Suspected illegal immigrants scatter
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The search was still on, on Monday evening for the people who bailed out of a pickup truck on U.S. Highway 59 just south of Goliad Monday.
A Department of Public Safety trooper was attempting to pull the driver of a truck over on U.S. Highway 59 near Farm-to-Market Road 239 at 12:30 p.m. Monday when the driver went off the road and 20 people, thought to be illegal immigrants, ran from the truck to the woods, Goliad County Sheriff Kirby Brumby said.
After running the license plates, the trooper found that the plates were stolen and did not match the truck, which had also been stolen from Houston.
Sheriff's deputies are searching the area with assistance from state troopers. Border patrol agents and Texas Department of Criminal Justice officials are also on the scene. They were using horses and prison dogs from Beeville to conduct the search, and have apprehended four people from the vehicle, Brumby said. Pursuit of the other vehicle occupants has led law enforcement into town near Ferry Street on the edge of the San Antonio River. Officials believe the passengers may have fled to the river.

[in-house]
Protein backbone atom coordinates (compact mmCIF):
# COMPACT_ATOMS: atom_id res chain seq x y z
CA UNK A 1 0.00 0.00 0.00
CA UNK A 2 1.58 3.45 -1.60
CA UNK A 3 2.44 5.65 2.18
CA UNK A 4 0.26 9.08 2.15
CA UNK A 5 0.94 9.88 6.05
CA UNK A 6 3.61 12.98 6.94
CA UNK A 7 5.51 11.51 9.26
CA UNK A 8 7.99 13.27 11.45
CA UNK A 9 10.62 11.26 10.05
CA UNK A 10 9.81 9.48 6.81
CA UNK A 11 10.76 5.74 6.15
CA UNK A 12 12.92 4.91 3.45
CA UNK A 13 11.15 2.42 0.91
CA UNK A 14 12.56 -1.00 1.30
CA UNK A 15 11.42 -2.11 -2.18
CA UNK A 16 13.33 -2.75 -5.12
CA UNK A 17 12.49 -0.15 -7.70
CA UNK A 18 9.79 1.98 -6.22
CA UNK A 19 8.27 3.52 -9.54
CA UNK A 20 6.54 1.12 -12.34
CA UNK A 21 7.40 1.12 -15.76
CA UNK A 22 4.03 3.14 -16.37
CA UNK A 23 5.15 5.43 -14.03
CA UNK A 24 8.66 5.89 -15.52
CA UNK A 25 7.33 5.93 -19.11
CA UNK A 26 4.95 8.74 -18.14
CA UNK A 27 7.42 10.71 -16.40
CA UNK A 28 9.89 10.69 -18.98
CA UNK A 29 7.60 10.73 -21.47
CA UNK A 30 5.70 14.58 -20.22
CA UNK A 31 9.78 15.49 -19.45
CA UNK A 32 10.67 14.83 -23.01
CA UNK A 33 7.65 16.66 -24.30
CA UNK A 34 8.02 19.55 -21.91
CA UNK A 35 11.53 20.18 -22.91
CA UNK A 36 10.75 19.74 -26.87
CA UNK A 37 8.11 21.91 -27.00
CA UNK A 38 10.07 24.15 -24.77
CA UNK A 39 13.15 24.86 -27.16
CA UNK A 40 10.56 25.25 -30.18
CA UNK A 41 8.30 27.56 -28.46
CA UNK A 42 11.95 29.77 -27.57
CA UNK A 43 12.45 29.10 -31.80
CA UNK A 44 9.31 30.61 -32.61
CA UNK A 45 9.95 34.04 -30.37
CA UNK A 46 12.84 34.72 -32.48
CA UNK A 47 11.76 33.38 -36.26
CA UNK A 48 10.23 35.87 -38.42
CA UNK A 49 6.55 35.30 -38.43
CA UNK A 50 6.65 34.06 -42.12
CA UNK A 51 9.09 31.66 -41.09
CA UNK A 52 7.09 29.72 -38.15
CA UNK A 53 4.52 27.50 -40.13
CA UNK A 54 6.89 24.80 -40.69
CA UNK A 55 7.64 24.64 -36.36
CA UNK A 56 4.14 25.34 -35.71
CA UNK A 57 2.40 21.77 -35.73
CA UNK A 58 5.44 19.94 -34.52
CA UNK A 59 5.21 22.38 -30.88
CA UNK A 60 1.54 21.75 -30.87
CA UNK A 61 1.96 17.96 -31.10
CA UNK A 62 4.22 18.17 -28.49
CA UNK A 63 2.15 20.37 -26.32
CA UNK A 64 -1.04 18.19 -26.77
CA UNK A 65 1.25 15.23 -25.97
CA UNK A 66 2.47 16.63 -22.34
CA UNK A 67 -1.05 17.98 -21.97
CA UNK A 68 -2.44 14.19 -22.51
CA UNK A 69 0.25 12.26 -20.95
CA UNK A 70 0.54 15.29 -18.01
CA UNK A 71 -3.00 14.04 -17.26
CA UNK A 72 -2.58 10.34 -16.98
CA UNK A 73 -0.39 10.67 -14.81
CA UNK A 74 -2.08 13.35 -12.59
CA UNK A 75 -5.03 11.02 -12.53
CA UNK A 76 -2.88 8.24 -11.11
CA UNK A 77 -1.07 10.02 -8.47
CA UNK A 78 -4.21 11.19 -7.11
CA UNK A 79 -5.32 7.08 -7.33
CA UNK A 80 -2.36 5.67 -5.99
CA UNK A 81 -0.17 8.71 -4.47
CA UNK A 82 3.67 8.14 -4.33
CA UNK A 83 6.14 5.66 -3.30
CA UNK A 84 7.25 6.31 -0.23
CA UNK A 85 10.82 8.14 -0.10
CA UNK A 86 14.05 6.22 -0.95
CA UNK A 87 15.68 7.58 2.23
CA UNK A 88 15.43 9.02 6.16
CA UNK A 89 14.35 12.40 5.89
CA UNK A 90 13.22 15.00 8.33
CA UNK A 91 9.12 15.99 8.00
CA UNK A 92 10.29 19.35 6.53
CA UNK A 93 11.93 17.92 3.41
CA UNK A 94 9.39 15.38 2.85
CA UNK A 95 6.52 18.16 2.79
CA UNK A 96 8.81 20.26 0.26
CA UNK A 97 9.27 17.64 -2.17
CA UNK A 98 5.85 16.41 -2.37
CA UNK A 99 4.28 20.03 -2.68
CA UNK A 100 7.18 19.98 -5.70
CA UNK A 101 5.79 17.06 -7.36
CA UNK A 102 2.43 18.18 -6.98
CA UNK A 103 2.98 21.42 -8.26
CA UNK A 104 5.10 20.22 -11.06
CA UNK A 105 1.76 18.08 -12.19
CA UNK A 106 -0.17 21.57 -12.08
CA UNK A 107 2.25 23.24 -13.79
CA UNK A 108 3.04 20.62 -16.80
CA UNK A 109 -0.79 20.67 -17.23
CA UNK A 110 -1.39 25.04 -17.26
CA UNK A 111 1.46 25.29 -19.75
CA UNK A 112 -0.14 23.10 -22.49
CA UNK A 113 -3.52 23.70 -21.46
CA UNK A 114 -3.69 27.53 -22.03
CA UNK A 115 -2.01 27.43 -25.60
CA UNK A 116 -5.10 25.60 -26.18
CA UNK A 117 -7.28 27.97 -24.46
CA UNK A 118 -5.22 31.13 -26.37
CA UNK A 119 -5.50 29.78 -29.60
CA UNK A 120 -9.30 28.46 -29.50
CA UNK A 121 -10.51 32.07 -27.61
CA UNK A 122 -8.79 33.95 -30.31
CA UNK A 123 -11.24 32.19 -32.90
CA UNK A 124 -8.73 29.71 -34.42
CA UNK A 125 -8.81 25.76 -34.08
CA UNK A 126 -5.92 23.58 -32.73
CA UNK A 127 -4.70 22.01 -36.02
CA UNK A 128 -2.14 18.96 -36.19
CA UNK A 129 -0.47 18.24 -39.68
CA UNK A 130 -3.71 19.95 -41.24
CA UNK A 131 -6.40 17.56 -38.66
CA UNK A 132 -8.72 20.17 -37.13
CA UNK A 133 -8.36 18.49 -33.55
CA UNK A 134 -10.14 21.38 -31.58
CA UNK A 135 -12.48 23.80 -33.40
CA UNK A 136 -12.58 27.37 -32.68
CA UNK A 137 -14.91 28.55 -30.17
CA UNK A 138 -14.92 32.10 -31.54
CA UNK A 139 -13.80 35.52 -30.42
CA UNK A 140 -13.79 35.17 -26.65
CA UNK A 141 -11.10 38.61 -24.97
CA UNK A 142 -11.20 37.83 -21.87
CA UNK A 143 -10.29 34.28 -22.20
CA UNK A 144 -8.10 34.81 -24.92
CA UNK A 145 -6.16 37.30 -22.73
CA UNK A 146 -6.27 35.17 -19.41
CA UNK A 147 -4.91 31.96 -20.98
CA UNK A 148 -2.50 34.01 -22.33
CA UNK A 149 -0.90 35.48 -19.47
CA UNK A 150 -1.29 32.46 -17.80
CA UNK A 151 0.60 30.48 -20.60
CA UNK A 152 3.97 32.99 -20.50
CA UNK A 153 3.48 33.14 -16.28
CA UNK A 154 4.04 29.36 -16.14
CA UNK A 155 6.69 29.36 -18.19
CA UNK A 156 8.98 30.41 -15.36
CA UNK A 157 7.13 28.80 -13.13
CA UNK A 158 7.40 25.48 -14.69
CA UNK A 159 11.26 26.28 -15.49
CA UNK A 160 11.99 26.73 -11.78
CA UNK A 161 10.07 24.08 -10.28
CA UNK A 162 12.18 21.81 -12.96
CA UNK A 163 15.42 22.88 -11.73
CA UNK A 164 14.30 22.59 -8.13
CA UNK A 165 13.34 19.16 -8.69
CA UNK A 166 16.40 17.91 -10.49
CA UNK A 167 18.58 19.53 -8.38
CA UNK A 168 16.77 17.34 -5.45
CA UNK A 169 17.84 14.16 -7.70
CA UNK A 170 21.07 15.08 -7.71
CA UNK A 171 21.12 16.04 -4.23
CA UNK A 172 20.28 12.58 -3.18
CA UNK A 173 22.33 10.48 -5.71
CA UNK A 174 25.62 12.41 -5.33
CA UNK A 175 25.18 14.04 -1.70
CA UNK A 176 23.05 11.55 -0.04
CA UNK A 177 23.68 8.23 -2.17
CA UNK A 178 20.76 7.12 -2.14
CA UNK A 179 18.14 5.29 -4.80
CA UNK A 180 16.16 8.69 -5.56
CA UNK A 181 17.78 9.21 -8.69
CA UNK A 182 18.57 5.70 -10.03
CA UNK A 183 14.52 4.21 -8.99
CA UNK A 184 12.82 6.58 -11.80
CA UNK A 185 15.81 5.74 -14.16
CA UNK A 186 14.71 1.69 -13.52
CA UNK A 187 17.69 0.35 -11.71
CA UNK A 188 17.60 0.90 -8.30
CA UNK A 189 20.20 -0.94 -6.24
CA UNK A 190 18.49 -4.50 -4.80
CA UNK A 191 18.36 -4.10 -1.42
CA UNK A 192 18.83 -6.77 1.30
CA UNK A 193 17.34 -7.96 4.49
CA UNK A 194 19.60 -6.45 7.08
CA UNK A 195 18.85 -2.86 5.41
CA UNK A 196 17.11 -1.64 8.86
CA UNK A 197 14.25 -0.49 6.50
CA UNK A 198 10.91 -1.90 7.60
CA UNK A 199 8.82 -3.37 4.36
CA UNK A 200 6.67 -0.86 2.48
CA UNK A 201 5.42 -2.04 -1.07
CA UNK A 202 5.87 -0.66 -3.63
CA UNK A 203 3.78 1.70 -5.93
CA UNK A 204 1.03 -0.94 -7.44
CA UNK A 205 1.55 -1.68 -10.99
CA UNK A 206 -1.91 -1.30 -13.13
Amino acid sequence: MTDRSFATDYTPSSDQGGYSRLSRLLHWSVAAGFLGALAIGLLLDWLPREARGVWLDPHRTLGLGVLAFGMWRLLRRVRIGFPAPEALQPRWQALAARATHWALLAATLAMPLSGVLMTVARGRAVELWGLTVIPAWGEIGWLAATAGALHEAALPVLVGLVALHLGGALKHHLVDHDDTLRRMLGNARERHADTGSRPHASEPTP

Law enforcement officials are mainly in pursuit of the driver of the vehicle, Brumby said, and the prison dogs are tracking the scent of the person believed to be the driver.
"The ones running this are the ones we're most interested in capturing," he said.
The four men who have been apprehended are believed to be from El Salvador, Guatemala and Honduras, Brumby said. Sheriff's deputies gave the men food and water once they had apprehended them, but they seemed to be in good health, he said. Border patrol agents took custody of the men and transported them to Corpus Christi. The men said they had paid the drivers to be taken to Houston.
This comes just weeks after another truck loaded with illegal immigrants blew a tire in Goliad County, just outside of Berclair. The wreck killed 15 of the 23 occupants of the vehicle. Brumby said he understands people wanting to come here, but worries about their safety.
"Any accident is tragic. These people are paying big bucks to be taken to Houston, but they're being treated inhumanely," he said. "They need to figure out some legal way to come to the country, but we're trying to treat them right and keep them safe."